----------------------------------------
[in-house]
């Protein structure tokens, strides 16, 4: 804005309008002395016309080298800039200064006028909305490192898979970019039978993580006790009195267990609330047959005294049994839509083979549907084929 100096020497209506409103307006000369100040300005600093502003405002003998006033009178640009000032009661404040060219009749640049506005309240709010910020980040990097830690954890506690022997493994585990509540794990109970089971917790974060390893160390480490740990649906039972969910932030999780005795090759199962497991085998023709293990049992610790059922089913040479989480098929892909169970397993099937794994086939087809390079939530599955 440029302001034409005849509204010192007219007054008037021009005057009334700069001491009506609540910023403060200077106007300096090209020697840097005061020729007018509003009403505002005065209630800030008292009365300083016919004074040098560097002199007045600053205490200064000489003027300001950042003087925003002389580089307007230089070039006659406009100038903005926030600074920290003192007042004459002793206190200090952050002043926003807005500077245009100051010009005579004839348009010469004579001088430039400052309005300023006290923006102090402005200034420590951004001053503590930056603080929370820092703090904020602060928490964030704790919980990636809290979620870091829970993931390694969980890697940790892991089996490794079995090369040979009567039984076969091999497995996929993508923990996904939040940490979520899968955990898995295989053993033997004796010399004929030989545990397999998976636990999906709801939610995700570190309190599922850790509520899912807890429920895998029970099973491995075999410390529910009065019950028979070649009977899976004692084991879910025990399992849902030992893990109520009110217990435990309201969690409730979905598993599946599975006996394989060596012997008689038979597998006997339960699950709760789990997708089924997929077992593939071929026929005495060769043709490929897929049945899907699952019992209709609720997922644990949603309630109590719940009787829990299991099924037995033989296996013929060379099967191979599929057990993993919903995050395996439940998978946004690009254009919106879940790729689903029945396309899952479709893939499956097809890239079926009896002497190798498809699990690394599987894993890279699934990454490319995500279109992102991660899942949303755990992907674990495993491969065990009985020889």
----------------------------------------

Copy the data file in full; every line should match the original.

[in-house]
């Protein structure tokens, strides 16, 4: 804005309008002395016309080298800039200064006028909305490192898979970019039978993580006790009195267990609330047959005294049994839509083979549907084929 100096020497209506409103307006000369100040300005600093502003405002003998006033009178640009000032009661404040060219009749640049506005309240709010910020980040990097830690954890506690022997493994585990509540794990109970089971917790974060390893160390480490740990649906039972969910932030999780005795090759199962497991085998023709293990049992610790059922089913040479989480098929892909169970397993099937794994086939087809390079939530599955 440029302001034409005849509204010192007219007054008037021009005057009334700069001491009506609540910023403060200077106007300096090209020697840097005061020729007018509003009403505002005065209630800030008292009365300083016919004074040098560097002199007045600053205490200064000489003027300001950042003087925003002389580089307007230089070039006659406009100038903005926030600074920290003192007042004459002793206190200090952050002043926003807005500077245009100051010009005579004839348009010469004579001088430039400052309005300023006290923006102090402005200034420590951004001053503590930056603080929370820092703090904020602060928490964030704790919980990636809290979620870091829970993931390694969980890697940790892991089996490794079995090369040979009567039984076969091999497995996929993508923990996904939040940490979520899968955990898995295989053993033997004796010399004929030989545990397999998976636990999906709801939610995700570190309190599922850790509520899912807890429920895998029970099973491995075999410390529910009065019950028979070649009977899976004692084991879910025990399992849902030992893990109520009110217990435990309201969690409730979905598993599946599975006996394989060596012997008689038979597998006997339960699950709760789990997708089924997929077992593939071929026929005495060769043709490929897929049945899907699952019992209709609720997922644990949603309630109590719940009787829990299991099924037995033989296996013929060379099967191979599929057990993993919903995050395996439940998978946004690009254009919106879940790729689903029945396309899952479709893939499956097809890239079926009896002497190798498809699990690394599987894993890279699934990454490319995500279109992102991660899942949303755990992907674990495993491969065990009985020889």